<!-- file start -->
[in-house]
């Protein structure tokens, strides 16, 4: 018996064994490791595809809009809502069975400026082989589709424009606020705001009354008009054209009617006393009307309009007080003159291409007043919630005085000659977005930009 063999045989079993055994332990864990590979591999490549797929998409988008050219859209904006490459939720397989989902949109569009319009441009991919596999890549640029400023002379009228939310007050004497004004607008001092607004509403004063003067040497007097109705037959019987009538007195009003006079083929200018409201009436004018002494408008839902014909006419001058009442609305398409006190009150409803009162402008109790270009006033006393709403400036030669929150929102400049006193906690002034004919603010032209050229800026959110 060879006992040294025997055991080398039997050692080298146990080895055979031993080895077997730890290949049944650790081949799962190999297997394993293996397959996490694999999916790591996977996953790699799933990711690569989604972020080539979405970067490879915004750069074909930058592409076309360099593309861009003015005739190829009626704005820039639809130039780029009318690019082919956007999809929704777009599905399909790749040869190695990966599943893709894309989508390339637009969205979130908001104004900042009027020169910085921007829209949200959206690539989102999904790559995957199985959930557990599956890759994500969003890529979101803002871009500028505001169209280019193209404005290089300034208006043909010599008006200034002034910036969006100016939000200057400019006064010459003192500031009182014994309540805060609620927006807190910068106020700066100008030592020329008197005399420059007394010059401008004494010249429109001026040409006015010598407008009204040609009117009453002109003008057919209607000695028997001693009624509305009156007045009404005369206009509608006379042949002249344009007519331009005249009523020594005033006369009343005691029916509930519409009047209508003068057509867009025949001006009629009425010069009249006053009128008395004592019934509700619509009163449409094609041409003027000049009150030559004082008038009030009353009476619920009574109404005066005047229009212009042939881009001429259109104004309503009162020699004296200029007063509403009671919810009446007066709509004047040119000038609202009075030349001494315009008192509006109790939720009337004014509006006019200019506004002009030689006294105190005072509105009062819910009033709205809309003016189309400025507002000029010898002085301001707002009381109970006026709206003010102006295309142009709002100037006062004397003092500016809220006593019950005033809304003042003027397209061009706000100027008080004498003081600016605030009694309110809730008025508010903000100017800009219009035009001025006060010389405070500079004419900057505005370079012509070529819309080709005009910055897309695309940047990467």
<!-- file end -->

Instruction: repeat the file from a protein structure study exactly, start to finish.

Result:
[in-house]
């Protein structure tokens, strides 16, 4: 018996064994490791595809809009809502069975400026082989589709424009606020705001009354008009054209009617006393009307309009007080003159291409007043919630005085000659977005930009 063999045989079993055994332990864990590979591999490549797929998409988008050219859209904006490459939720397989989902949109569009319009441009991919596999890549640029400023002379009228939310007050004497004004607008001092607004509403004063003067040497007097109705037959019987009538007195009003006079083929200018409201009436004018002494408008839902014909006419001058009442609305398409006190009150409803009162402008109790270009006033006393709403400036030669929150929102400049006193906690002034004919603010032209050229800026959110 060879006992040294025997055991080398039997050692080298146990080895055979031993080895077997730890290949049944650790081949799962190999297997394993293996397959996490694999999916790591996977996953790699799933990711690569989604972020080539979405970067490879915004750069074909930058592409076309360099593309861009003015005739190829009626704005820039639809130039780029009318690019082919956007999809929704777009599905399909790749040869190695990966599943893709894309989508390339637009969205979130908001104004900042009027020169910085921007829209949200959206690539989102999904790559995957199985959930557990599956890759994500969003890529979101803002871009500028505001169209280019193209404005290089300034208006043909010599008006200034002034910036969006100016939000200057400019006064010459003192500031009182014994309540805060609620927006807190910068106020700066100008030592020329008197005399420059007394010059401008004494010249429109001026040409006015010598407008009204040609009117009453002109003008057919209607000695028997001693009624509305009156007045009404005369206009509608006379042949002249344009007519331009005249009523020594005033006369009343005691029916509930519409009047209508003068057509867009025949001006009629009425010069009249006053009128008395004592019934509700619509009163449409094609041409003027000049009150030559004082008038009030009353009476619920009574109404005066005047229009212009042939881009001429259109104004309503009162020699004296200029007063509403009671919810009446007066709509004047040119000038609202009075030349001494315009008192509006109790939720009337004014509006006019200019506004002009030689006294105190005072509105009062819910009033709205809309003016189309400025507002000029010898002085301001707002009381109970006026709206003010102006295309142009709002100037006062004397003092500016809220006593019950005033809304003042003027397209061009706000100027008080004498003081600016605030009694309110809730008025508010903000100017800009219009035009001025006060010389405070500079004419900057505005370079012509070529819309080709005009910055897309695309940047990467």